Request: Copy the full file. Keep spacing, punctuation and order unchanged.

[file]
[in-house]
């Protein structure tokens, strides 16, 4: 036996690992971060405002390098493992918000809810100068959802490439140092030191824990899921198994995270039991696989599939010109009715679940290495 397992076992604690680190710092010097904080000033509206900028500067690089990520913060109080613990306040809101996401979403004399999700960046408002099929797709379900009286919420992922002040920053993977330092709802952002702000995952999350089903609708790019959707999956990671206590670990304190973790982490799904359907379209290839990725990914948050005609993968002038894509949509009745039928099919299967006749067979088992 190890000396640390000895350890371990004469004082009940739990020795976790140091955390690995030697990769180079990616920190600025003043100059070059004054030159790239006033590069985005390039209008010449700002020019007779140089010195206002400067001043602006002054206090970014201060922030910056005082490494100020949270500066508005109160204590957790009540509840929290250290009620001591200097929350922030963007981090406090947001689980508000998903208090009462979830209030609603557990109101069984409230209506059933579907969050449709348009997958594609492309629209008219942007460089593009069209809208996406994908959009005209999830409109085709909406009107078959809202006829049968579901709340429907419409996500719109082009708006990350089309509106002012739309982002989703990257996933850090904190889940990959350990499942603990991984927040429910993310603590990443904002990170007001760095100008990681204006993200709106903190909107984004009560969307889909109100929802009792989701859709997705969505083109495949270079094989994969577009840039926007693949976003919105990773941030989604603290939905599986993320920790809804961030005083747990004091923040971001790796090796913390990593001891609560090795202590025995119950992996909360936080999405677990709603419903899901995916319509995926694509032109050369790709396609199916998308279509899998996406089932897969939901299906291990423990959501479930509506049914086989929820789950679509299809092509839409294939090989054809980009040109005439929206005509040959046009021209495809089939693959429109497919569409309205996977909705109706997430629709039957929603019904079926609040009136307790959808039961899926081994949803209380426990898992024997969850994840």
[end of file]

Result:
[in-house]
């Protein structure tokens, strides 16, 4: 036996690992971060405002390098493992918000809810100068959802490439140092030191824990899921198994995270039991696989599939010109009715679940290495 397992076992604690680190710092010097904080000033509206900028500067690089990520913060109080613990306040809101996401979403004399999700960046408002099929797709379900009286919420992922002040920053993977330092709802952002702000995952999350089903609708790019959707999956990671206590670990304190973790982490799904359907379209290839990725990914948050005609993968002038894509949509009745039928099919299967006749067979088992 190890000396640390000895350890371990004469004082009940739990020795976790140091955390690995030697990769180079990616920190600025003043100059070059004054030159790239006033590069985005390039209008010449700002020019007779140089010195206002400067001043602006002054206090970014201060922030910056005082490494100020949270500066508005109160204590957790009540509840929290250290009620001591200097929350922030963007981090406090947001689980508000998903208090009462979830209030609603557990109101069984409230209506059933579907969050449709348009997958594609492309629209008219942007460089593009069209809208996406994908959009005209999830409109085709909406009107078959809202006829049968579901709340429907419409996500719109082009708006990350089309509106002012739309982002989703990257996933850090904190889940990959350990499942603990991984927040429910993310603590990443904002990170007001760095100008990681204006993200709106903190909107984004009560969307889909109100929802009792989701859709997705969505083109495949270079094989994969577009840039926007693949976003919105990773941030989604603290939905599986993320920790809804961030005083747990004091923040971001790796090796913390990593001891609560090795202590025995119950992996909360936080999405677990709603419903899901995916319509995926694509032109050369790709396609199916998308279509899998996406089932897969939901299906291990423990959501479930509506049914086989929820789950679509299809092509839409294939090989054809980009040109005439929206005509040959046009021209495809089939693959429109497919569409309205996977909705109706997430629709039957929603019904079926609040009136307790959808039961899926081994949803209380426990898992024997969850994840």